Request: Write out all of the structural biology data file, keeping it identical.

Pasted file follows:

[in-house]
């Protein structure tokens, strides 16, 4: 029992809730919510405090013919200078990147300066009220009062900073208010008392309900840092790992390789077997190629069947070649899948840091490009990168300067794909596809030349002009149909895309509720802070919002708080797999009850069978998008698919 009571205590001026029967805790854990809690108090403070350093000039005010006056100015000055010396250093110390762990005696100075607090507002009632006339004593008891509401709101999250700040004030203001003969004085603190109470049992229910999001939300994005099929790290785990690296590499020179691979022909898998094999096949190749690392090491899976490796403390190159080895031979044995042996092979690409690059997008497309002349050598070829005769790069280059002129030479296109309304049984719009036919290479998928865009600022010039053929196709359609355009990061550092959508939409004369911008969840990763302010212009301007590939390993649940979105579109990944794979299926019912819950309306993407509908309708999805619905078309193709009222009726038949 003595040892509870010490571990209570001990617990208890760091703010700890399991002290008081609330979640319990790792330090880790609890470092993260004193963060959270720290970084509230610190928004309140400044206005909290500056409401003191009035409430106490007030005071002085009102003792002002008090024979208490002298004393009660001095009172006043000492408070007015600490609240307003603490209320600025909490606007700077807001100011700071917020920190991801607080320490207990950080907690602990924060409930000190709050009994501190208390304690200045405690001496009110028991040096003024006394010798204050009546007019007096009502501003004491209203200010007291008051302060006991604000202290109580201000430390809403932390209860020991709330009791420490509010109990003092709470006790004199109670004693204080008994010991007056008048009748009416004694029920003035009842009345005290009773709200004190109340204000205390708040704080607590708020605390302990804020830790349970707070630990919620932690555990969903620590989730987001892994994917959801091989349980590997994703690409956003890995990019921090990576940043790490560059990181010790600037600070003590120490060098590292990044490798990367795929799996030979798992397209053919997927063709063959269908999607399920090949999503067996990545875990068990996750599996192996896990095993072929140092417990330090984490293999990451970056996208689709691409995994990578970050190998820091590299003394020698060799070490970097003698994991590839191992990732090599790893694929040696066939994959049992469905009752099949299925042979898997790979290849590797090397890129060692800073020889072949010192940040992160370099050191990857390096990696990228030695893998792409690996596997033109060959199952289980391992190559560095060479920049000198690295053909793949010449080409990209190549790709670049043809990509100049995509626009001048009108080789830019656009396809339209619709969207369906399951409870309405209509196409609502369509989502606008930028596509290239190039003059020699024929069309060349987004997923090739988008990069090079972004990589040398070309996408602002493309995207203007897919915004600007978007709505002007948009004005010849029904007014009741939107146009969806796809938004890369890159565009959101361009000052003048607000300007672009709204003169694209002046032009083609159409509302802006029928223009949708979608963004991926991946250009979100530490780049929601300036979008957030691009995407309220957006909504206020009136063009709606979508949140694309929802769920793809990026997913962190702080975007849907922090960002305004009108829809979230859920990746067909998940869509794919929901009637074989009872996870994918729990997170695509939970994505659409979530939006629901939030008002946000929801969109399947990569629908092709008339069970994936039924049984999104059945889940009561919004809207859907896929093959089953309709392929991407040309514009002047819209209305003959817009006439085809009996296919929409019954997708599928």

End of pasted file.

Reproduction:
[in-house]
């Protein structure tokens, strides 16, 4: 029992809730919510405090013919200078990147300066009220009062900073208010008392309900840092790992390789077997190629069947070649899948840091490009990168300067794909596809030349002009149909895309509720802070919002708080797999009850069978998008698919 009571205590001026029967805790854990809690108090403070350093000039005010006056100015000055010396250093110390762990005696100075607090507002009632006339004593008891509401709101999250700040004030203001003969004085603190109470049992229910999001939300994005099929790290785990690296590499020179691979022909898998094999096949190749690392090491899976490796403390190159080895031979044995042996092979690409690059997008497309002349050598070829005769790069280059002129030479296109309304049984719009036919290479998928865009600022010039053929196709359609355009990061550092959508939409004369911008969840990763302010212009301007590939390993649940979105579109990944794979299926019912819950309306993407509908309708999805619905078309193709009222009726038949 003595040892509870010490571990209570001990617990208890760091703010700890399991002290008081609330979640319990790792330090880790609890470092993260004193963060959270720290970084509230610190928004309140400044206005909290500056409401003191009035409430106490007030005071002085009102003792002002008090024979208490002298004393009660001095009172006043000492408070007015600490609240307003603490209320600025909490606007700077807001100011700071917020920190991801607080320490207990950080907690602990924060409930000190709050009994501190208390304690200045405690001496009110028991040096003024006394010798204050009546007019007096009502501003004491209203200010007291008051302060006991604000202290109580201000430390809403932390209860020991709330009791420490509010109990003092709470006790004199109670004693204080008994010991007056008048009748009416004694029920003035009842009345005290009773709200004190109340204000205390708040704080607590708020605390302990804020830790349970707070630990919620932690555990969903620590989730987001892994994917959801091989349980590997994703690409956003890995990019921090990576940043790490560059990181010790600037600070003590120490060098590292990044490798990367795929799996030979798992397209053919997927063709063959269908999607399920090949999503067996990545875990068990996750599996192996896990095993072929140092417990330090984490293999990451970056996208689709691409995994990578970050190998820091590299003394020698060799070490970097003698994991590839191992990732090599790893694929040696066939994959049992469905009752099949299925042979898997790979290849590797090397890129060692800073020889072949010192940040992160370099050191990857390096990696990228030695893998792409690996596997033109060959199952289980391992190559560095060479920049000198690295053909793949010449080409990209190549790709670049043809990509100049995509626009001048009108080789830019656009396809339209619709969207369906399951409870309405209509196409609502369509989502606008930028596509290239190039003059020699024929069309060349987004997923090739988008990069090079972004990589040398070309996408602002493309995207203007897919915004600007978007709505002007948009004005010849029904007014009741939107146009969806796809938004890369890159565009959101361009000052003048607000300007672009709204003169694209002046032009083609159409509302802006029928223009949708979608963004991926991946250009979100530490780049929601300036979008957030691009995407309220957006909504206020009136063009709606979508949140694309929802769920793809990026997913962190702080975007849907922090960002305004009108829809979230859920990746067909998940869509794919929901009637074989009872996870994918729990997170695509939970994505659409979530939006629901939030008002946000929801969109399947990569629908092709008339069970994936039924049984999104059945889940009561919004809207859907896929093959089953309709392929991407040309514009002047819209209305003959817009006439085809009996296919929409019954997708599928």